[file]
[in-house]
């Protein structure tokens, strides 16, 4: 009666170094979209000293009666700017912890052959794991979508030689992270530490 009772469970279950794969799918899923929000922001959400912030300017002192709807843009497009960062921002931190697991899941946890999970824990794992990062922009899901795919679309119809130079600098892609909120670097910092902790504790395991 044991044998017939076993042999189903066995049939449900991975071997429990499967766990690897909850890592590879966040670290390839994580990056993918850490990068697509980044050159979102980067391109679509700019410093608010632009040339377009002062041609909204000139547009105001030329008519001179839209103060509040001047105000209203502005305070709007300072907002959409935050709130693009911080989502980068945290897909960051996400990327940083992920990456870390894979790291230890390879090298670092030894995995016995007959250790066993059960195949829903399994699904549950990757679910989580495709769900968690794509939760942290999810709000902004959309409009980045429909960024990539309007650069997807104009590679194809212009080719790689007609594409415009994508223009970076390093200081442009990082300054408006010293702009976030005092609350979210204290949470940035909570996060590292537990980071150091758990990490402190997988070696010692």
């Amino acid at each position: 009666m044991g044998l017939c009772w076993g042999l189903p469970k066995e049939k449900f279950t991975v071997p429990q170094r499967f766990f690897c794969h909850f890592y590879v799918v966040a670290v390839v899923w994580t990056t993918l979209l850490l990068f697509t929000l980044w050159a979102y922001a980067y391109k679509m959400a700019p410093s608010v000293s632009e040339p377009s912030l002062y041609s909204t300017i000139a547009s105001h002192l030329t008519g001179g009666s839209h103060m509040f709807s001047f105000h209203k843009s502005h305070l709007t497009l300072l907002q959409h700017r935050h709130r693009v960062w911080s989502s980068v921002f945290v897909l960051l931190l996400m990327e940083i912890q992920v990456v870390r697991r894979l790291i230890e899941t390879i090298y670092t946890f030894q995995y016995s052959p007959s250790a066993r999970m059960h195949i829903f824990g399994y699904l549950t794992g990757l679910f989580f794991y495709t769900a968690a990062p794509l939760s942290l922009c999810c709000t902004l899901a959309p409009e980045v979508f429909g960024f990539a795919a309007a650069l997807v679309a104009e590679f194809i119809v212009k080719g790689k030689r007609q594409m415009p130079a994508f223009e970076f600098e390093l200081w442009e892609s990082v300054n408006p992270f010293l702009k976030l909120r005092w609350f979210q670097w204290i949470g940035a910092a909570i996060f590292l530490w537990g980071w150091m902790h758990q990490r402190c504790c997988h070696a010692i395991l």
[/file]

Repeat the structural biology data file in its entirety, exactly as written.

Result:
[in-house]
């Protein structure tokens, strides 16, 4: 009666170094979209000293009666700017912890052959794991979508030689992270530490 009772469970279950794969799918899923929000922001959400912030300017002192709807843009497009960062921002931190697991899941946890999970824990794992990062922009899901795919679309119809130079600098892609909120670097910092902790504790395991 044991044998017939076993042999189903066995049939449900991975071997429990499967766990690897909850890592590879966040670290390839994580990056993918850490990068697509980044050159979102980067391109679509700019410093608010632009040339377009002062041609909204000139547009105001030329008519001179839209103060509040001047105000209203502005305070709007300072907002959409935050709130693009911080989502980068945290897909960051996400990327940083992920990456870390894979790291230890390879090298670092030894995995016995007959250790066993059960195949829903399994699904549950990757679910989580495709769900968690794509939760942290999810709000902004959309409009980045429909960024990539309007650069997807104009590679194809212009080719790689007609594409415009994508223009970076390093200081442009990082300054408006010293702009976030005092609350979210204290949470940035909570996060590292537990980071150091758990990490402190997988070696010692």
């Amino acid at each position: 009666m044991g044998l017939c009772w076993g042999l189903p469970k066995e049939k449900f279950t991975v071997p429990q170094r499967f766990f690897c794969h909850f890592y590879v799918v966040a670290v390839v899923w994580t990056t993918l979209l850490l990068f697509t929000l980044w050159a979102y922001a980067y391109k679509m959400a700019p410093s608010v000293s632009e040339p377009s912030l002062y041609s909204t300017i000139a547009s105001h002192l030329t008519g001179g009666s839209h103060m509040f709807s001047f105000h209203k843009s502005h305070l709007t497009l300072l907002q959409h700017r935050h709130r693009v960062w911080s989502s980068v921002f945290v897909l960051l931190l996400m990327e940083i912890q992920v990456v870390r697991r894979l790291i230890e899941t390879i090298y670092t946890f030894q995995y016995s052959p007959s250790a066993r999970m059960h195949i829903f824990g399994y699904l549950t794992g990757l679910f989580f794991y495709t769900a968690a990062p794509l939760s942290l922009c999810c709000t902004l899901a959309p409009e980045v979508f429909g960024f990539a795919a309007a650069l997807v679309a104009e590679f194809i119809v212009k080719g790689k030689r007609q594409m415009p130079a994508f223009e970076f600098e390093l200081w442009e892609s990082v300054n408006p992270f010293l702009k976030l909120r005092w609350f979210q670097w204290i949470g940035a910092a909570i996060f590292l530490w537990g980071w150091m902790h758990q990490r402190c504790c997988h070696a010692i395991l």